Rating: 3/5

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  • Worshiped as a god since the dawn of civilization, the immortal En Sabah Nur (Oscar Isaac) becomes the first and most powerful mutant. Awakening after thousands of years, he recruits the disheartened Magneto (Michael Fassbender) and other mutants to create a new world order. As the fate of the Earth hangs in the balance, Professor Charles Xavier (James McAvoy) and Raven (Jennifer Lawrence) lead a team of young X-Men to stop their seemingly invincible nemesis from destroying mankind.

    There have been many superhero team up films this year with Batman v Superman and Captain America: Civil War; now you can kind of add this one to the list. Since this series has mostly taken place in the past, we are inching closer and closer to the formation of the X-Men we all know and love. We are given re-introductions to characters we are all familiar with their younger incarnations…most notably Scott Summers/Cyclops (Tye Sheridan) and Ororo Munroe/Storm (Alexandra Shipp).

    The film does a lot of jumping back and forth between characters and locations making it tedious to follow. We obviously all knew where this was going to lead, but the film takes quite a long time to get there. Nothing really notable happened until at least halfway through the film, and seeing that it was already almost 2.5 hours, that’s too long.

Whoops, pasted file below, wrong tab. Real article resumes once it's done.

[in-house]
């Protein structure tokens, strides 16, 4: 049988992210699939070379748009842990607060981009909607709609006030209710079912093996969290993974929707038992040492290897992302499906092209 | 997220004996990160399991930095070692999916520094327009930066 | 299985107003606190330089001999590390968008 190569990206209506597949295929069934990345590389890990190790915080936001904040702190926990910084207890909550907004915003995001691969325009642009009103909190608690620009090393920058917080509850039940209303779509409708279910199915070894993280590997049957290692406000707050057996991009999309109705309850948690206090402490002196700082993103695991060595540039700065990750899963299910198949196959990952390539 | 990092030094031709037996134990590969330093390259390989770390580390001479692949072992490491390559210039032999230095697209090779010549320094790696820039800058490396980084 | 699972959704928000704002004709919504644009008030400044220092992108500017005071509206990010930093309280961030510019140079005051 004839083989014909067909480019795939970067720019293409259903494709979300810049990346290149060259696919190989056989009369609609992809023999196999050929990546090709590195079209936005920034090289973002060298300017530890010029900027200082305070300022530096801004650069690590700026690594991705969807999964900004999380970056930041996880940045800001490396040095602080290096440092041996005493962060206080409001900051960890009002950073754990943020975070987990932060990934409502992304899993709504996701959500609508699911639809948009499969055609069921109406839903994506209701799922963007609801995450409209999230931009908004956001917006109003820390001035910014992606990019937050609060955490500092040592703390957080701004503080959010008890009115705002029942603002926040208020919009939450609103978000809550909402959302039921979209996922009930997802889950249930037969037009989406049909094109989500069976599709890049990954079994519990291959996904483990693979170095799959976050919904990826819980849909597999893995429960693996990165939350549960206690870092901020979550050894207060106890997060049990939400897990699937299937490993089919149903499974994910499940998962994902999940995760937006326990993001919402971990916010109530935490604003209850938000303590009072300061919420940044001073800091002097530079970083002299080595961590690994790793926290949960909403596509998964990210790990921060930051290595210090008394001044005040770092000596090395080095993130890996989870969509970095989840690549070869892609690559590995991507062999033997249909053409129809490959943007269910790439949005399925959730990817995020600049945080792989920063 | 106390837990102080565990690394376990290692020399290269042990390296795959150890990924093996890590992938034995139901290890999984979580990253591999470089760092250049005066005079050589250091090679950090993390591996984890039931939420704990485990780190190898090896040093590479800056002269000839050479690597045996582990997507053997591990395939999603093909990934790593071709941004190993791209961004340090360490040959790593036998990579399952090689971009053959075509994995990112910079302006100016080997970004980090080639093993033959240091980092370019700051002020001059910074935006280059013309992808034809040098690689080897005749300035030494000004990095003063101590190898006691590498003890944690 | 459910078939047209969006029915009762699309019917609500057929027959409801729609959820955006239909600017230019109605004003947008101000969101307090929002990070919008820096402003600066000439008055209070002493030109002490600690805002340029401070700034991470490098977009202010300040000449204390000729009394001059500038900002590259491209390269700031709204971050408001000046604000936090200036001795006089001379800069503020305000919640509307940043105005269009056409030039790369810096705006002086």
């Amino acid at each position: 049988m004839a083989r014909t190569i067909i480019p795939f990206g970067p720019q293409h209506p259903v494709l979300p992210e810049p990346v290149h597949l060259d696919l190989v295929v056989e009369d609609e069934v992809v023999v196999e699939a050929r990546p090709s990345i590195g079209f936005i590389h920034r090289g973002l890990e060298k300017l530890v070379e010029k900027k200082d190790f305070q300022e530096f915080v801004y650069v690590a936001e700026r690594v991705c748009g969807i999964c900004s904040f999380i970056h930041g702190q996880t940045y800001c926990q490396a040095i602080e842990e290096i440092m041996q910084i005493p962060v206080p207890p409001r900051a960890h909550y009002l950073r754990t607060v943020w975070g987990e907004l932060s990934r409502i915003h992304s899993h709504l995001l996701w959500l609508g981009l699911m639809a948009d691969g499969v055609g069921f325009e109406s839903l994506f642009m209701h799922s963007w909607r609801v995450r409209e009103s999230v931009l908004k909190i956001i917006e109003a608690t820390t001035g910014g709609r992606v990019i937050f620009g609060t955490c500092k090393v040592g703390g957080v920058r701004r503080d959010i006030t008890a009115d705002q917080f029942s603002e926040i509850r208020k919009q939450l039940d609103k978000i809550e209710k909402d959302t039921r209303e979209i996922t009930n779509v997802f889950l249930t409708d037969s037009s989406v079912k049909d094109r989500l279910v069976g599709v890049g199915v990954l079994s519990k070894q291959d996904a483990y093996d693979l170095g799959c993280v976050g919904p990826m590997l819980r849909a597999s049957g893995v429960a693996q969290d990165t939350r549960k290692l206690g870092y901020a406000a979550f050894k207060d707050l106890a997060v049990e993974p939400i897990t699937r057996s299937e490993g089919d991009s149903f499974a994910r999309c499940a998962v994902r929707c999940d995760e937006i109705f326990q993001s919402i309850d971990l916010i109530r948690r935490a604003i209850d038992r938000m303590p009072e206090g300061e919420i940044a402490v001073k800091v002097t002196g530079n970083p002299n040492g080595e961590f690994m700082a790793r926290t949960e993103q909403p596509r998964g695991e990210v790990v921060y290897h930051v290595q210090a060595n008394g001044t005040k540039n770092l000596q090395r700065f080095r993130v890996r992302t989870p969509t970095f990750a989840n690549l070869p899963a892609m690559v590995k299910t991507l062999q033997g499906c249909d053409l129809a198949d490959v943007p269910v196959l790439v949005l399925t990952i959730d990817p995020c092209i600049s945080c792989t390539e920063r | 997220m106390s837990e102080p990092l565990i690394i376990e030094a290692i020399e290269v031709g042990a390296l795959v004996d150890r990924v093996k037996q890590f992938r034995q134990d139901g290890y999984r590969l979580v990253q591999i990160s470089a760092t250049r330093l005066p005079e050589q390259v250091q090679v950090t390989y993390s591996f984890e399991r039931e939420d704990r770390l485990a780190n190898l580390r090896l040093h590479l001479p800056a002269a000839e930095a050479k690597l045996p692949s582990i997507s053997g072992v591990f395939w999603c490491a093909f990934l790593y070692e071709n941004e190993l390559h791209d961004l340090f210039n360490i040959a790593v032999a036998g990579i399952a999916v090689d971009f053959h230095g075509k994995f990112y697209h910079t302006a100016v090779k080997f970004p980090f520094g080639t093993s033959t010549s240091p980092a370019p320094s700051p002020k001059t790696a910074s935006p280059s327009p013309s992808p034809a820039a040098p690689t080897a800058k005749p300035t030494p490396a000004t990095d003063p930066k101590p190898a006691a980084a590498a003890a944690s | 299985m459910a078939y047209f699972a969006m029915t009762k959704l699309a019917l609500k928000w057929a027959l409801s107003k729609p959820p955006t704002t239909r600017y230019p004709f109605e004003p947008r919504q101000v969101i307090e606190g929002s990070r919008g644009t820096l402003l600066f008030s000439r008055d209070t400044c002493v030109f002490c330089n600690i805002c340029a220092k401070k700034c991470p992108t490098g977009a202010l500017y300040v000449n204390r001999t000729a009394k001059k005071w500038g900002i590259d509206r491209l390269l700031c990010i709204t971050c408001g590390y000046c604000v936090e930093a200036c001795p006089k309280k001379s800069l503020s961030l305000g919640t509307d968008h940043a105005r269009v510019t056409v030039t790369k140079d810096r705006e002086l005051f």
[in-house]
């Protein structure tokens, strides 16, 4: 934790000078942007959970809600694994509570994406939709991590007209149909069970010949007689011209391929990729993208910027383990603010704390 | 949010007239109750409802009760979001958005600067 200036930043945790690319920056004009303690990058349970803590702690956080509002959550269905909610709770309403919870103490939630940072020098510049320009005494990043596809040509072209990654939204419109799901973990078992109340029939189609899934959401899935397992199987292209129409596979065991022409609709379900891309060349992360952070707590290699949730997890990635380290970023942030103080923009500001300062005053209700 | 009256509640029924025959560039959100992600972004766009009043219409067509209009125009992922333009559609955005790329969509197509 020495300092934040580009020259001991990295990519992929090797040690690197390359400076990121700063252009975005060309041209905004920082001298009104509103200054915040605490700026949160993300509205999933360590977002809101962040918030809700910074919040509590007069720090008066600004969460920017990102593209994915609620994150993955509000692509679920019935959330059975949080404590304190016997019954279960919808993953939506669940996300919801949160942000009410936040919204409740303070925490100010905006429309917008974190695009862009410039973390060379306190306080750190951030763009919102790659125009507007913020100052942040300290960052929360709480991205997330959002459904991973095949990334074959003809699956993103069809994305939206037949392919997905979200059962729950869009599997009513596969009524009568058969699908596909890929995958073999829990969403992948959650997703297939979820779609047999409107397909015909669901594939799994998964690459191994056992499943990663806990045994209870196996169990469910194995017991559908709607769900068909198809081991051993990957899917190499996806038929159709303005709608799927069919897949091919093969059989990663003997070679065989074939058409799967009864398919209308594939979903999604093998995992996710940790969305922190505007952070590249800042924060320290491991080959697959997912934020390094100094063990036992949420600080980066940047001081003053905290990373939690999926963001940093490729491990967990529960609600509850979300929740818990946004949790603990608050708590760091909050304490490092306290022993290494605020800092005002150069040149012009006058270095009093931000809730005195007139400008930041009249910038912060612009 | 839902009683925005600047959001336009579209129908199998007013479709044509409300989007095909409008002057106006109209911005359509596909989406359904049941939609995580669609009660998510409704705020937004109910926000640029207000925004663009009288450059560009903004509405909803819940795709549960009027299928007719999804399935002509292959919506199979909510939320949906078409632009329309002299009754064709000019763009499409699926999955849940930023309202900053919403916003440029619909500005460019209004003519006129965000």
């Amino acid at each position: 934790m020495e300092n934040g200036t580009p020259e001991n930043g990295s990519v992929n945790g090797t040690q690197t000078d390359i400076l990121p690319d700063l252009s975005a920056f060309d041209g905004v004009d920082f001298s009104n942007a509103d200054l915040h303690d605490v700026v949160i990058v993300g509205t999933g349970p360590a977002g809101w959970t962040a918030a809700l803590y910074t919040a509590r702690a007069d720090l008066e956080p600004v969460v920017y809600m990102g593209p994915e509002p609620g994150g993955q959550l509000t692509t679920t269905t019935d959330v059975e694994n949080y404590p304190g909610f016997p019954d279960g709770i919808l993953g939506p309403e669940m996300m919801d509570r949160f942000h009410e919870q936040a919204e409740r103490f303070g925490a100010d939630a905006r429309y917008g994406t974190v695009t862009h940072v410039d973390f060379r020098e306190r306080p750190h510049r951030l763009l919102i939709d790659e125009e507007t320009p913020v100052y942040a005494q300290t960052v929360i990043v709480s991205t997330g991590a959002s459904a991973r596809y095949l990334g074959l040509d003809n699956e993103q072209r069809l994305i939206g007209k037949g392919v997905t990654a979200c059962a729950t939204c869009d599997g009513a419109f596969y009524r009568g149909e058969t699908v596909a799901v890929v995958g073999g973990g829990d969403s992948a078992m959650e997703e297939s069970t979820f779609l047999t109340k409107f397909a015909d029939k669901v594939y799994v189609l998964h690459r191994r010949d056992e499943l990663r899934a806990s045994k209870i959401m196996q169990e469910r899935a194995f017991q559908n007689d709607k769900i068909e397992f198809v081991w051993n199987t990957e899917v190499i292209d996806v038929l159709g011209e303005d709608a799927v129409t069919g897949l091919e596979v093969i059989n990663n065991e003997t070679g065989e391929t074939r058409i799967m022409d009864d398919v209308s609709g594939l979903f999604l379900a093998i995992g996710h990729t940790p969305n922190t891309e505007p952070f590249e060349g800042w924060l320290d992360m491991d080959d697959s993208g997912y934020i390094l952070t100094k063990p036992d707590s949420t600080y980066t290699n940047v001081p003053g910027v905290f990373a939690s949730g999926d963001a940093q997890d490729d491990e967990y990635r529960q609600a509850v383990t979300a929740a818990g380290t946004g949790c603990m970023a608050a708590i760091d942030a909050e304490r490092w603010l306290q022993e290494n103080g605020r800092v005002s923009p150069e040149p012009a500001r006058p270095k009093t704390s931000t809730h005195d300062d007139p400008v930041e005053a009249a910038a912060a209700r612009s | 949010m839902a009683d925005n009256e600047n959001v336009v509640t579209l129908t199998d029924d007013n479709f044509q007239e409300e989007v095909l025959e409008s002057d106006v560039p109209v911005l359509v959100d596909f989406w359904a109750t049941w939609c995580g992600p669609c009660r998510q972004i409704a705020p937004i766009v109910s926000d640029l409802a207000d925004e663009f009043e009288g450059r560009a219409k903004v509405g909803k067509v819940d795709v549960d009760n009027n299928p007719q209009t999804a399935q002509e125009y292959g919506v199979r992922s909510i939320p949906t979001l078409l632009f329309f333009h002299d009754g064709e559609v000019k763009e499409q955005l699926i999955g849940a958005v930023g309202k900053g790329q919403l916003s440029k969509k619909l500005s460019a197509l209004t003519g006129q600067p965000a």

When compared to the previous two films in the series, First Class and Days of Future Past, this plot is too simple and lacked the depth which made the previous two so compelling making this installment dull in comparison. There are only two big plot lines including the formation of the team fighting against the rise of Apocalypse (I don’t know why I keep calling him Apocalypse because he never called himself that in the film). Each of those plot lines contained many subplots of their own. The main problem with this film is that it lacked any balance between subplots.

    Because of all the characters the subplots juggled, the film didn’t get the chance to gain any momentum. Buildup is okay when it actually leads to something, but it didn’t really happen here. There were parallels here between this and the most recent Fantastic Four film where the film consisted of 95% buildup and 5% disappointment. This film follows a similar formula plot-wise with the majority of it being buildup, with some lighter moments featuring a lot of forced humor to a big battle sequence, but it lacked substantial impact.

    It would have meant more if the film’s villain En Sabah Nur/Apocalypse was better established. He never really got his footing here as we never really got a sense of how evil he was. His plans weren’t exactly clear either so it was hard to ever take him seriously. Why does he want to blow up the world? How can he build a new one if it’s destroyed? What didn’t help his case was that everything about him just felt silly. From his look and his cheesy dialogue, this made him hard to care about as a character. Instead of a real foil, he just felt like more of a means to an end bringing all the characters together to form the team which will inevitably make up future films.

    Overall, while being a step back in the new X-Men series, this is still a good action film with good special effects and good performances but the story and pacing are what hold this one back from joining First Class and Days of Future Past.

    Score: 7/10